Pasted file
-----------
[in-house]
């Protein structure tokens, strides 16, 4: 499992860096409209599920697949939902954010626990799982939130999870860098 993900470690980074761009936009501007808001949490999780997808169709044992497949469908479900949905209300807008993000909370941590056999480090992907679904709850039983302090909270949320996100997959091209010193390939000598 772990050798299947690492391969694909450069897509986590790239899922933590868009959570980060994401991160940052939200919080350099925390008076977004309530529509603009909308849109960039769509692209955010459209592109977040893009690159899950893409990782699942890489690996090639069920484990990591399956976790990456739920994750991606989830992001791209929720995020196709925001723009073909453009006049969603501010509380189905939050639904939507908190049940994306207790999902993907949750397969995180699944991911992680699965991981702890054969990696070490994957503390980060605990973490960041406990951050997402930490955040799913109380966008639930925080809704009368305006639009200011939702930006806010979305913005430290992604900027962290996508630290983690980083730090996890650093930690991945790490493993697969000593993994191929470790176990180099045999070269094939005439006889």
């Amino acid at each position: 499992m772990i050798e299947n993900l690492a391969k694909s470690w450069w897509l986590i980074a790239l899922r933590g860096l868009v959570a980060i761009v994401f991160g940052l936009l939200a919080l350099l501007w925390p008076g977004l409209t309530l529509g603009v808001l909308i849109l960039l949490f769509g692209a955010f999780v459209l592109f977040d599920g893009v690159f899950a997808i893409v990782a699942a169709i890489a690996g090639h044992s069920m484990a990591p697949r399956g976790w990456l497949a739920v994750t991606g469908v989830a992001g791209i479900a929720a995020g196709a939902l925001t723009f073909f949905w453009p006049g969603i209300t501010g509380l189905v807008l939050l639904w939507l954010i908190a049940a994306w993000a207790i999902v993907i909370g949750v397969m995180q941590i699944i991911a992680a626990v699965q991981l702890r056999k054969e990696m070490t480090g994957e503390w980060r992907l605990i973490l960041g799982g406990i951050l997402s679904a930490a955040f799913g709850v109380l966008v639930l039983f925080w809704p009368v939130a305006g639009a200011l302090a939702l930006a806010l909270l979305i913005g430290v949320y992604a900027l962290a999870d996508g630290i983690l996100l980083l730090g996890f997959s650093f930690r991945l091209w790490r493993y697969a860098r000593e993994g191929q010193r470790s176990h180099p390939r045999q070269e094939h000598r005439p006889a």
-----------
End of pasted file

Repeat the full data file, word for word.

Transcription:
[in-house]
């Protein structure tokens, strides 16, 4: 499992860096409209599920697949939902954010626990799982939130999870860098 993900470690980074761009936009501007808001949490999780997808169709044992497949469908479900949905209300807008993000909370941590056999480090992907679904709850039983302090909270949320996100997959091209010193390939000598 772990050798299947690492391969694909450069897509986590790239899922933590868009959570980060994401991160940052939200919080350099925390008076977004309530529509603009909308849109960039769509692209955010459209592109977040893009690159899950893409990782699942890489690996090639069920484990990591399956976790990456739920994750991606989830992001791209929720995020196709925001723009073909453009006049969603501010509380189905939050639904939507908190049940994306207790999902993907949750397969995180699944991911992680699965991981702890054969990696070490994957503390980060605990973490960041406990951050997402930490955040799913109380966008639930925080809704009368305006639009200011939702930006806010979305913005430290992604900027962290996508630290983690980083730090996890650093930690991945790490493993697969000593993994191929470790176990180099045999070269094939005439006889």
């Amino acid at each position: 499992m772990i050798e299947n993900l690492a391969k694909s470690w450069w897509l986590i980074a790239l899922r933590g860096l868009v959570a980060i761009v994401f991160g940052l936009l939200a919080l350099l501007w925390p008076g977004l409209t309530l529509g603009v808001l909308i849109l960039l949490f769509g692209a955010f999780v459209l592109f977040d599920g893009v690159f899950a997808i893409v990782a699942a169709i890489a690996g090639h044992s069920m484990a990591p697949r399956g976790w990456l497949a739920v994750t991606g469908v989830a992001g791209i479900a929720a995020g196709a939902l925001t723009f073909f949905w453009p006049g969603i209300t501010g509380l189905v807008l939050l639904w939507l954010i908190a049940a994306w993000a207790i999902v993907i909370g949750v397969m995180q941590i699944i991911a992680a626990v699965q991981l702890r056999k054969e990696m070490t480090g994957e503390w980060r992907l605990i973490l960041g799982g406990i951050l997402s679904a930490a955040f799913g709850v109380l966008v639930l039983f925080w809704p009368v939130a305006g639009a200011l302090a939702l930006a806010l909270l979305i913005g430290v949320y992604a900027l962290a999870d996508g630290i983690l996100l980083l730090g996890f997959s650093f930690r991945l091209w790490r493993y697969a860098r000593e993994g191929q010193r470790s176990h180099p390939r045999q070269e094939h000598r005439p006889a």